Today was Ashley’s third birthday. To celebrate, her mom (Shu-Fern) and I took Ashley and Jennica to a place called Dream Mall where there is an indoor play area for kids. I have really only been introduced to indoor play areas since moving to San Diego, but in Taiwan it was quite a different experience! In the states, upon entering the play area I would fill out a waiver stating the birthdate of my child, sign my name, and check the box that waives them of all blame for anything that might happen. Then take off Jennica’s shoes and make sure she’s wearing socks. Here Shu-Fern took care of all the paperwork so I have no idea what I signed. We also had to show proof of the child’s age – I happened to have a copy of Jennica’s birth certificate in my purse (as evidence for flying Southwest when she used to be free). Then they sent us straight to the bathroom to make sure both girls have empty bladders. Then they took the temperature of both the girls and moms with a forehead scanner. Once they verified we were well, they let us in to remove shoes and put on socks. Jennica tried to make a run for the play structures right after but an attendant stopped her immediately and directed her to the hand sanitizer. NOW she can play. In the states, there is usually just one employee keeping a lazy eye out for what might be happening in the room, and fights for toys or overly aggressive children are unnoticed. Here there were employees standing around all over the place and while there were only four kids there, they were on top of every move each kid made – no going up the slides, no throwing the balls in the air, watch out for the little girl, no aiming the air gun at other kids, etc.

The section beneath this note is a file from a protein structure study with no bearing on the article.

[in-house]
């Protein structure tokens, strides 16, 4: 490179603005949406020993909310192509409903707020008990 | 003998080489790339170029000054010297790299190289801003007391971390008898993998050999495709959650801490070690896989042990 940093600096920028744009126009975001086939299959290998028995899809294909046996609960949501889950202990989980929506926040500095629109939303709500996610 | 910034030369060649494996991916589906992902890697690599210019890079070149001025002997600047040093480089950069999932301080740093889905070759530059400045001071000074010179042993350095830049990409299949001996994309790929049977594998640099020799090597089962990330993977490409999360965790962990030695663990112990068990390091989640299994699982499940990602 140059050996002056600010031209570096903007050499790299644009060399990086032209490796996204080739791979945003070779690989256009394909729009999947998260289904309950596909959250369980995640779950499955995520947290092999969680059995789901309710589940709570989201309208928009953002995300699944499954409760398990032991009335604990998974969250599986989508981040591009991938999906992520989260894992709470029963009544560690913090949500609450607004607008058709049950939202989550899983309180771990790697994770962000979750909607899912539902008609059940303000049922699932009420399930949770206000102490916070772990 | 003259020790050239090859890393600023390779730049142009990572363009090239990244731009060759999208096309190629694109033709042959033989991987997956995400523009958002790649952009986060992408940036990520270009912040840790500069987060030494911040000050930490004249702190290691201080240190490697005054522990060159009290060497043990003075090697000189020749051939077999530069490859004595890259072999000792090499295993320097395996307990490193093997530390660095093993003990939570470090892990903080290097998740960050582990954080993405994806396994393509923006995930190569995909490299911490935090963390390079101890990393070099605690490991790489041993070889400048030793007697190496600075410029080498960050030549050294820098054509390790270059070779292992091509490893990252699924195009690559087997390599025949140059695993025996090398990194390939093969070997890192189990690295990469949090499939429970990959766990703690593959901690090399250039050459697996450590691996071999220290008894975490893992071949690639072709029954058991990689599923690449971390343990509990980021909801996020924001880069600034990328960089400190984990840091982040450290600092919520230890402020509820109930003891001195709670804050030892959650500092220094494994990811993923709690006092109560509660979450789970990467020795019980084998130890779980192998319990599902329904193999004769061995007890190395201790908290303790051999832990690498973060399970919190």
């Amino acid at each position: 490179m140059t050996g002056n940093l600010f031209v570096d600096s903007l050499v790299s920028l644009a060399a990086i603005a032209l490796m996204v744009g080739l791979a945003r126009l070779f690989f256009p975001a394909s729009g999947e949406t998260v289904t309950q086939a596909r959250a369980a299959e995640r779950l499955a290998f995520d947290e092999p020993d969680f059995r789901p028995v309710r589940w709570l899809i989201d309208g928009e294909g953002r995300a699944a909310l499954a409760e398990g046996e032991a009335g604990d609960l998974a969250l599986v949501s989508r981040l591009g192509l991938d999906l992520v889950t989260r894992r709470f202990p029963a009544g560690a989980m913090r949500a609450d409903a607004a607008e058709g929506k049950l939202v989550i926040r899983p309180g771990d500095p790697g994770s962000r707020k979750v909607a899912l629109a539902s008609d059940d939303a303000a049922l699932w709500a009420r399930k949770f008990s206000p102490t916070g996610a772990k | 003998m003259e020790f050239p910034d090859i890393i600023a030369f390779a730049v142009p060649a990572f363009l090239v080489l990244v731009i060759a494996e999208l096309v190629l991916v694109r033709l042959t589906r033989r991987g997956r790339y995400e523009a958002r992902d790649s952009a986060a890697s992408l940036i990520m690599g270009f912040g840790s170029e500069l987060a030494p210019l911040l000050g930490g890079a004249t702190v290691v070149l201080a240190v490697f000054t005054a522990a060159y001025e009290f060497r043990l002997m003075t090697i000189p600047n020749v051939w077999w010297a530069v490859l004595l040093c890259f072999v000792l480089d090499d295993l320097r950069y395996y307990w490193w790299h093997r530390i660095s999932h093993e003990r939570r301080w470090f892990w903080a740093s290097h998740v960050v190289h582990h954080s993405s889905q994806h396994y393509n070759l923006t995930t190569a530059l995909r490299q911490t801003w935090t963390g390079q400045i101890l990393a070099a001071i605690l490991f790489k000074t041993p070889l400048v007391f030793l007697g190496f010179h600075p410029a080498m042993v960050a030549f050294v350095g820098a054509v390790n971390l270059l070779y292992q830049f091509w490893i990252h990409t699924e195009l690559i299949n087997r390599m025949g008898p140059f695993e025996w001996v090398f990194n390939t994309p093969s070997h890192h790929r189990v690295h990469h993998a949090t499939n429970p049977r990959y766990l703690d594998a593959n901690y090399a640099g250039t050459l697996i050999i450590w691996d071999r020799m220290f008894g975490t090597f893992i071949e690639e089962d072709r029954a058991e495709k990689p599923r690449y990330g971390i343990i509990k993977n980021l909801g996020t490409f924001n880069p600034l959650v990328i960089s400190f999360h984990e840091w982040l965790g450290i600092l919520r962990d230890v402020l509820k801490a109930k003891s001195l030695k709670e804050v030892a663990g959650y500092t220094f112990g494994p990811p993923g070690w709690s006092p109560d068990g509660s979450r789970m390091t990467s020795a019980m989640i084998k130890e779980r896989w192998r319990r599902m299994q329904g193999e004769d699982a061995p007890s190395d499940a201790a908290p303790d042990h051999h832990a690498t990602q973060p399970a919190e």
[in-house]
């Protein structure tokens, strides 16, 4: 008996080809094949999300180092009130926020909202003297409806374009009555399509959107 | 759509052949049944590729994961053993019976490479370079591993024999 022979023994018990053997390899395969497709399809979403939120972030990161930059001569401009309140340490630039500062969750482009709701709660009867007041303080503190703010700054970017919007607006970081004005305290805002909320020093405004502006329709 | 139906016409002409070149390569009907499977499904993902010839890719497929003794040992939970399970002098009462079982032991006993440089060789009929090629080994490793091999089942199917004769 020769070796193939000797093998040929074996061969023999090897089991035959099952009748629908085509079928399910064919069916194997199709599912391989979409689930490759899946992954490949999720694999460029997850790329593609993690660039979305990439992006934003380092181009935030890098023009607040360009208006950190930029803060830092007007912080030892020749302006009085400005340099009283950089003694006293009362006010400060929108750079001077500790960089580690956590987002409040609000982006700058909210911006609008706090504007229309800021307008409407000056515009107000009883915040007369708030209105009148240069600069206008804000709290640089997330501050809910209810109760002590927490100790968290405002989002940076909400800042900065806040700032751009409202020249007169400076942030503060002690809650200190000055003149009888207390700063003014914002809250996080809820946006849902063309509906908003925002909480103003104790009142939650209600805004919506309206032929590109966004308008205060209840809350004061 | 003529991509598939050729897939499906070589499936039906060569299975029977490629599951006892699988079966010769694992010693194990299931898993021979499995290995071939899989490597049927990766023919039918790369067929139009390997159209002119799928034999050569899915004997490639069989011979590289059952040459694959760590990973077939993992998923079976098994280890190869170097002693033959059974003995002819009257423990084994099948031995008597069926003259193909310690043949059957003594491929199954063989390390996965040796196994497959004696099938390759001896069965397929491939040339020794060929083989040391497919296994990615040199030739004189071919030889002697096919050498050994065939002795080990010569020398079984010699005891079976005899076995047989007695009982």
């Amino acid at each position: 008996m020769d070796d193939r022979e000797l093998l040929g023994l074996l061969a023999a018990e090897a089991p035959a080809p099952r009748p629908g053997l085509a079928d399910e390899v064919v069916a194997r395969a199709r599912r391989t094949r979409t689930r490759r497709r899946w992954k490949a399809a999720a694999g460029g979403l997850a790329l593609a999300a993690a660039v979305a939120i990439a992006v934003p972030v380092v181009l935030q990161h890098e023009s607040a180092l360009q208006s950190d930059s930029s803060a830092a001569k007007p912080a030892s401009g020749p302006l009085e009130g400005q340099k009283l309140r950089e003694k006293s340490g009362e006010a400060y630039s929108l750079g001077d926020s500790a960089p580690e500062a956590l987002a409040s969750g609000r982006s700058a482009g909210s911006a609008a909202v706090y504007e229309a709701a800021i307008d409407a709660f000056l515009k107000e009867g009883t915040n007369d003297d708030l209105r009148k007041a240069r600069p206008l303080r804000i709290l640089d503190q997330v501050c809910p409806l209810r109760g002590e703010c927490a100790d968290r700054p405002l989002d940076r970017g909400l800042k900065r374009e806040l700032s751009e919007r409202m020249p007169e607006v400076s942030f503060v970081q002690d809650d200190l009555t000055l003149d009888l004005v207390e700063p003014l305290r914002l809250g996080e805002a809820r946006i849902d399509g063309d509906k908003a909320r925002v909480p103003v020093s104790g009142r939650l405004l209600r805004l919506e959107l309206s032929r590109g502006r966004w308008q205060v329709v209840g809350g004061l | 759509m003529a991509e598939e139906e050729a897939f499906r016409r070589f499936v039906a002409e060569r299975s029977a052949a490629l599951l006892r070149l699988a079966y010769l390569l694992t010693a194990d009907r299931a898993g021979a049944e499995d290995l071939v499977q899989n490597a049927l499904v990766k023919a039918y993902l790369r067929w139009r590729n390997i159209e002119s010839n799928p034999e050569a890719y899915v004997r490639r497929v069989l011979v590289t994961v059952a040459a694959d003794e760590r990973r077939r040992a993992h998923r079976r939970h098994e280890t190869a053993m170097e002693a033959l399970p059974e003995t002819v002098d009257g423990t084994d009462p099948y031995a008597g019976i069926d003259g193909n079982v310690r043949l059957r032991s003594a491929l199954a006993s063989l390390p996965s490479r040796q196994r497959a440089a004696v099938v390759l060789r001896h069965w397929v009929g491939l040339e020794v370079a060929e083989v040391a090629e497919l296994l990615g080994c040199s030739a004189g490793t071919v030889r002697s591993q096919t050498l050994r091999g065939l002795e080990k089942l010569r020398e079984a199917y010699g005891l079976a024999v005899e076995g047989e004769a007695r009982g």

Jennica and Ashley playing in the ball pit at the end of the slides
Jennica and Ashley had a great time until Jennica froze mid-play in the middle of a ball pit. “I’m going pee-pee!!” she announced. I rushed to Jennica asking her to please, please stop and wait but she had already released it all. I thought to myself, this can’t be good. The attendant in that section immediately left the room and two seconds later I heard an announcement come over the loud speaker. Even though I didn’t understand a word that was spoken over the loud speaker I knew exactly what was said. Seconds later attendants wearing face masks and gloves equipped with plastic bags and cleaning supplies swarmed the area. I sheepishly picked Jennica up and said sorry in Mandarin several times as I waded out of the ball pit. That clearly marked the end of our time there!